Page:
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Bank on it: Financial statements can give brokers an edge

January 9, 2017

Knowing how to interpret a financial statement can give you valuable information about a company’s insurance and risk management needs.

Bart Shachnow

Sales Performance Director

As Sales Performance Director, Bart, with the help of his team, develops and delivers a broad range... About this expert

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Having access to a company’s financial statements can provide key insights about possible insurance and risk management needs. But do you know where to look?
Financial statements have four major components:

  • A balance sheet lists the company’s assets, liabilities and net worth at a given point in time.
  • A cash flow statement reveals the changes that took place from one period to the next (for example, the last 12 months) and may have impacted the company’s cash position.
  • The income statement reports the company’s revenues, profits or losses during a particular period of time (for example, for a quarter or on a semi-annual or annual basis).
  • Notes to financial statements can identify important information, such as accounting methodologies used, financing arrangements and commitments and/or contingencies that may affect the company’s financial status.

These statements, individually and collectively, can help you identify elements that may have an impact on a company’s insurance needs. These include:

  • The company’s financial health (or lack thereof), including positive or negative financial trends and developments, all important considerations in the underwriting process;
  • The extent (or lack thereof) of the company’s recent investment in hard assets (such as property and equipment), which may suggest a need for more or different types of property insurance (ranging from basic property and equipment breakdown to Business Interruption or Contingent Business Interruption coverage);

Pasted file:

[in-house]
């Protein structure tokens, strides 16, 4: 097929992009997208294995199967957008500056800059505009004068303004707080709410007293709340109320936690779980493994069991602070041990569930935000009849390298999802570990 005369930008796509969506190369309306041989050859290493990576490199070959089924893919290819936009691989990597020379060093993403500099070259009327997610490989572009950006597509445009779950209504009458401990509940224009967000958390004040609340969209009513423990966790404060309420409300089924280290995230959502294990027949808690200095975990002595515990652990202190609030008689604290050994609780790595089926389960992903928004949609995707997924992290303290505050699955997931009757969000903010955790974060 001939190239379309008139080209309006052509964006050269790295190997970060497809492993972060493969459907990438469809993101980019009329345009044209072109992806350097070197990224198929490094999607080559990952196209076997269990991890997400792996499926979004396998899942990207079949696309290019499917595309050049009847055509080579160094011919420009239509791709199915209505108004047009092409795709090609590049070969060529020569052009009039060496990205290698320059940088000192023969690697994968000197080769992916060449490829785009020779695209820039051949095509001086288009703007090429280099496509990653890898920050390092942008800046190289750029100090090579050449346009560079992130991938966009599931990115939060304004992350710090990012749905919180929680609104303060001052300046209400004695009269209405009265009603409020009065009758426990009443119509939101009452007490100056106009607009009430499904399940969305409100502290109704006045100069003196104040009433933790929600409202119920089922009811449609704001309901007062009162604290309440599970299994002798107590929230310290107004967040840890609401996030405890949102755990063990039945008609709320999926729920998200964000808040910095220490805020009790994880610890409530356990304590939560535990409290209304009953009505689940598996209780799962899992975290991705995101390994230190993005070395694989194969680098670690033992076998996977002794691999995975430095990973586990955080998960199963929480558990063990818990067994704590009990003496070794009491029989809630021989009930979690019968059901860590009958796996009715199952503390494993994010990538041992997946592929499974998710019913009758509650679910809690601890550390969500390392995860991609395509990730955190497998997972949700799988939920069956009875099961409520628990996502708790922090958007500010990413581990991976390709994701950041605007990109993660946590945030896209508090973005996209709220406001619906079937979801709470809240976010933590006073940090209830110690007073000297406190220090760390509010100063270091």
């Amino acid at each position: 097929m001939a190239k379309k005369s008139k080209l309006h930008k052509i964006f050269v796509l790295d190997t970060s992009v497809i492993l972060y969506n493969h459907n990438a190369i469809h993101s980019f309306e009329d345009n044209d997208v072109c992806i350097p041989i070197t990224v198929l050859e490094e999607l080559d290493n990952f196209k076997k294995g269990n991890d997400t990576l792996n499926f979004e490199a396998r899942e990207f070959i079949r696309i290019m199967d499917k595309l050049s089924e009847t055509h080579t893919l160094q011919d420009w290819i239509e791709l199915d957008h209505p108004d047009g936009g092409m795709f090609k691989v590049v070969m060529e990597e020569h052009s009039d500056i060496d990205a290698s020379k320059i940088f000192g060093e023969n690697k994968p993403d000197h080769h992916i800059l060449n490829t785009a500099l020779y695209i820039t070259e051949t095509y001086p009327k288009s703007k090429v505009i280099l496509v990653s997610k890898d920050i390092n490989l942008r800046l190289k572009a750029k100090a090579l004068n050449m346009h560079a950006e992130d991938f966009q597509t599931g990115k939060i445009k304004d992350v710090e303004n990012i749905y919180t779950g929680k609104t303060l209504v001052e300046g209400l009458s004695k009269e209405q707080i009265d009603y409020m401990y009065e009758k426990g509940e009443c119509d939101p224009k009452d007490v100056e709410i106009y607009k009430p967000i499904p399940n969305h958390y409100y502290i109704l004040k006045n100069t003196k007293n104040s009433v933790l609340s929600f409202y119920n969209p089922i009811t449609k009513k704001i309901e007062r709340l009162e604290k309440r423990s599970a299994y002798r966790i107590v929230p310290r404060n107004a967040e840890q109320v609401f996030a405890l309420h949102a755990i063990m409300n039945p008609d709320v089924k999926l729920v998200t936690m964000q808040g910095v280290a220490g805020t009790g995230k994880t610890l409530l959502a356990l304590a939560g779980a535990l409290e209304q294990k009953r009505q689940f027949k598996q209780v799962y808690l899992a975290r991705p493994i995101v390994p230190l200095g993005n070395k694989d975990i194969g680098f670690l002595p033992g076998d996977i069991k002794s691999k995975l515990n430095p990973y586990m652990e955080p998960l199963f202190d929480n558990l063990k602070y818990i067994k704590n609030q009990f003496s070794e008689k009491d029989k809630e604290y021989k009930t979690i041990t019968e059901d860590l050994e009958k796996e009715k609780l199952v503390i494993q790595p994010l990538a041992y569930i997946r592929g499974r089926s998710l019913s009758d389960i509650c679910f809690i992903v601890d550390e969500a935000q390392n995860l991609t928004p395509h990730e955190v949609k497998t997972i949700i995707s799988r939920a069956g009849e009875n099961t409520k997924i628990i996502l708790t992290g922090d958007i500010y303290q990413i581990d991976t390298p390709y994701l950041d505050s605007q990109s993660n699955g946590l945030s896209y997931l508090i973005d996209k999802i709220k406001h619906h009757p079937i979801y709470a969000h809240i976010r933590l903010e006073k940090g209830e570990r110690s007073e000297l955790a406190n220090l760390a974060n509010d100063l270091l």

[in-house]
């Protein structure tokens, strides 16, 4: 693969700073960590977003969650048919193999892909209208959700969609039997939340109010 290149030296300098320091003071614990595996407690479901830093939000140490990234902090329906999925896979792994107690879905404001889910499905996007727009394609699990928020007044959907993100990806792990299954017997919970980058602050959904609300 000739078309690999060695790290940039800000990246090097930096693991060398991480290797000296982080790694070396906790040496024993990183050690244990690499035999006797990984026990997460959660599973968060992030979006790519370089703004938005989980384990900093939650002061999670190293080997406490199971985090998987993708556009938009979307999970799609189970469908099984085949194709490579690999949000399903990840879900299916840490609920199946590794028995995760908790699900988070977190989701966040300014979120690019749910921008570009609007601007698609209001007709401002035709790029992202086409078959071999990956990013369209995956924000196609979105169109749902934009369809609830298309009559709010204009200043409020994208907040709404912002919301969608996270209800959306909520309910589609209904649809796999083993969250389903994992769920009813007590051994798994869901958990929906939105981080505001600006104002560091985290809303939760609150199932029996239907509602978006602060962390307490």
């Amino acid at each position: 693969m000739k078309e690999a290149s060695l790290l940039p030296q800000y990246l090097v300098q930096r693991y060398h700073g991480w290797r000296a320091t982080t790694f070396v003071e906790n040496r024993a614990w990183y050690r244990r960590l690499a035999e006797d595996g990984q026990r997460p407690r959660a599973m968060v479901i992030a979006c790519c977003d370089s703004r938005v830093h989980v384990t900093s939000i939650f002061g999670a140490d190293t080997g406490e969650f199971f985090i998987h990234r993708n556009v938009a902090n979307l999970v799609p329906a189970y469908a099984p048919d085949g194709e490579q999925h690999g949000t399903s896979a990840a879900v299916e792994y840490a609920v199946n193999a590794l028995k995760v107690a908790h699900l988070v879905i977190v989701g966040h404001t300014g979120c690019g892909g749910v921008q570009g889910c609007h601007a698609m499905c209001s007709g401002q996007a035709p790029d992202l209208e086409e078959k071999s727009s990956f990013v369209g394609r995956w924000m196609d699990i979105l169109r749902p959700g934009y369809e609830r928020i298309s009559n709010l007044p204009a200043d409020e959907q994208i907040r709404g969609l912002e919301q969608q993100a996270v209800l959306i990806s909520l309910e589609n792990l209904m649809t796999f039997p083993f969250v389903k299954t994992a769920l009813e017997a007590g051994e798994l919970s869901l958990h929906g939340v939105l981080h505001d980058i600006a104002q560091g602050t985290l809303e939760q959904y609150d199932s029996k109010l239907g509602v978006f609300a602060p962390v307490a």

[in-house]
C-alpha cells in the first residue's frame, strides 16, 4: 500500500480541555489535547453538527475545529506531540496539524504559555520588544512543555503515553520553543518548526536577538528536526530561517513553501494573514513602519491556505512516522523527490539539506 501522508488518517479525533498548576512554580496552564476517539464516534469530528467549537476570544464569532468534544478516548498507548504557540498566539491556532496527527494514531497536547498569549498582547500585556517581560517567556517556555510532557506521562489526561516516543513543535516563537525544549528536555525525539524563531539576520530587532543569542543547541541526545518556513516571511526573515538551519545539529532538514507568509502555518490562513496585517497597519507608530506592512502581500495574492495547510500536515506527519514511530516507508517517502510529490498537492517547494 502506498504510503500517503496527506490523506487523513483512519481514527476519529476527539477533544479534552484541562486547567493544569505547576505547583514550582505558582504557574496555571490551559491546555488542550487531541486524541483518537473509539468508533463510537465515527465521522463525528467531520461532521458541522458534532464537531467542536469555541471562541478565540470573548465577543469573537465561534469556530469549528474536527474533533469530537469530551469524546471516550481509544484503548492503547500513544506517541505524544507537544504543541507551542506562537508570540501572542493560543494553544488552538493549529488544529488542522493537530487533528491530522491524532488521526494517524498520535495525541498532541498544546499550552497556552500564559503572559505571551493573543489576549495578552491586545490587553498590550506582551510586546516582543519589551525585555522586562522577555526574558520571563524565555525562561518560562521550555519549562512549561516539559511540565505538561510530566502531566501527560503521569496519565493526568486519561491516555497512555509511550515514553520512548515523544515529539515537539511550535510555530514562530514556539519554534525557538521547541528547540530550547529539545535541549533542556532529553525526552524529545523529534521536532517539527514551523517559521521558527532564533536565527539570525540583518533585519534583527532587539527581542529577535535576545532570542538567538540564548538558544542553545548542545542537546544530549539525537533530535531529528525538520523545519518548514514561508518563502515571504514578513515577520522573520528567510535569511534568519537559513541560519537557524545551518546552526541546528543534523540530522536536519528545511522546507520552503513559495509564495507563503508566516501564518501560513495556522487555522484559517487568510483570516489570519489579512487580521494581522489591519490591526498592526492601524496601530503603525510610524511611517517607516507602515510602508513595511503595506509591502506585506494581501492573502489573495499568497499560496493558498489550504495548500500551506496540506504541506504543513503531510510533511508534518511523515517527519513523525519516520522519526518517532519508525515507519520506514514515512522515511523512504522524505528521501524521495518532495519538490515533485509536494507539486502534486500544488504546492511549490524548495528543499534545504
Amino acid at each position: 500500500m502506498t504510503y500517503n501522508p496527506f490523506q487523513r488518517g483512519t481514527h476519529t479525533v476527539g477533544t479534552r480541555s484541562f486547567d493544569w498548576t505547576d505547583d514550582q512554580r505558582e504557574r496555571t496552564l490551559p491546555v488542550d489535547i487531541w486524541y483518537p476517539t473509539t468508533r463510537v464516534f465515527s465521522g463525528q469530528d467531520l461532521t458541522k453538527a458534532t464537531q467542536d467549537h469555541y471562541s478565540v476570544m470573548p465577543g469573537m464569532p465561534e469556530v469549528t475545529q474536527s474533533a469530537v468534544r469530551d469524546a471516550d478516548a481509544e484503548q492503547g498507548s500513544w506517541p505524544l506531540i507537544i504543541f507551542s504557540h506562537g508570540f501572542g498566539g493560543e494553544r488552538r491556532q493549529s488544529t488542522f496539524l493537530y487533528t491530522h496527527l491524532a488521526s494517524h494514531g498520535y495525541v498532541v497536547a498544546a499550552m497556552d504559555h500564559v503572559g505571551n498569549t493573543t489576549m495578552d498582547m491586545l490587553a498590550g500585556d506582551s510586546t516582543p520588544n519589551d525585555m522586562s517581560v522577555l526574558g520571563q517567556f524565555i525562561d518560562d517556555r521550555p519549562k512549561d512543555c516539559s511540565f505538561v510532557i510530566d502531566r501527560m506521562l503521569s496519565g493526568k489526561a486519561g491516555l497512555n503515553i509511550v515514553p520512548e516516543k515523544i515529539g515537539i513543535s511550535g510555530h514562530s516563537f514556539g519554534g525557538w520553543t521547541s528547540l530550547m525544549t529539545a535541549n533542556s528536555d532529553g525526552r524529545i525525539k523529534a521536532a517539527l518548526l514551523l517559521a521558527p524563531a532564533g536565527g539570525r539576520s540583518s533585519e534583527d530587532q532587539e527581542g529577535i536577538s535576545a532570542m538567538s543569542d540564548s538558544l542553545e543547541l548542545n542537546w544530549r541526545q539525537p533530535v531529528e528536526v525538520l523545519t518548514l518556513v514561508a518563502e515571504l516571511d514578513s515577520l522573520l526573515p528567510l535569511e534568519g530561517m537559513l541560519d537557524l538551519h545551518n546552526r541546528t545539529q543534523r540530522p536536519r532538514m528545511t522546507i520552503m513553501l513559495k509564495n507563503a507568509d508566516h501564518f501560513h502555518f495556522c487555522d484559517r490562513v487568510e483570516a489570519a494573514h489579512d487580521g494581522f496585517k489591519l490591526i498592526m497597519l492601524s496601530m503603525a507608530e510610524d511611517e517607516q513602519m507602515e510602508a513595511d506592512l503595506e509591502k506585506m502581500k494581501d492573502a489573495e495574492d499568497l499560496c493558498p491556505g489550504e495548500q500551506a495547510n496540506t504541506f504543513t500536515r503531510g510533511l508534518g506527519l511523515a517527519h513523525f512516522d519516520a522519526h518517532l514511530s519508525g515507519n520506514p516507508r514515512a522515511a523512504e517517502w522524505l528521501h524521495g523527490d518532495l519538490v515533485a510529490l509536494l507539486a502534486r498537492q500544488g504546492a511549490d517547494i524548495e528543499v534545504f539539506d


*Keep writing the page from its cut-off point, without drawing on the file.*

• Whether the company has acquired another business, which might necessitate additional insurance or consolidation/coordination of existing insurance and/or risk management programs;
  • Contingencies, such as pending lawsuits, which might suggest the need for more robust liability coverages;
  • Composition of inventory, which can suggest insurance needs including property, crime, and/or supply chain insurance (to protect the reliability of and access to critical raw materials);
  • Quality of receivables, which might be used  to justify trade credit insurance,  in order to enhance and improve existing receivable collection capabilities;
  • Cash position and cash flow, which can help you justify your insurance and risk management recommendations by showing how your suggestions can help meet the company’s budgetary needs.

Being able to evaluate a company’s financial circumstances in the context of its insurance and risk management needs can help you stand out from the competition, because very few brokers use this approach. Brokers who ask the right questions can identify an abundance of insurance and risk management opportunities. Asking the right questions also shows you are prepared, you are concerned and that you probably have potential solutions.

Learn how to analyze and interpret financial statements by having your office arrange for an in-house presentation of Financial Statement Analysis for Insurance Producers (formerly titled, Using Financial Statements to Identify Insurance and Risk Management Needs). Find this and our other CE-accredited programs at Zurich Academy for Select Brokers®.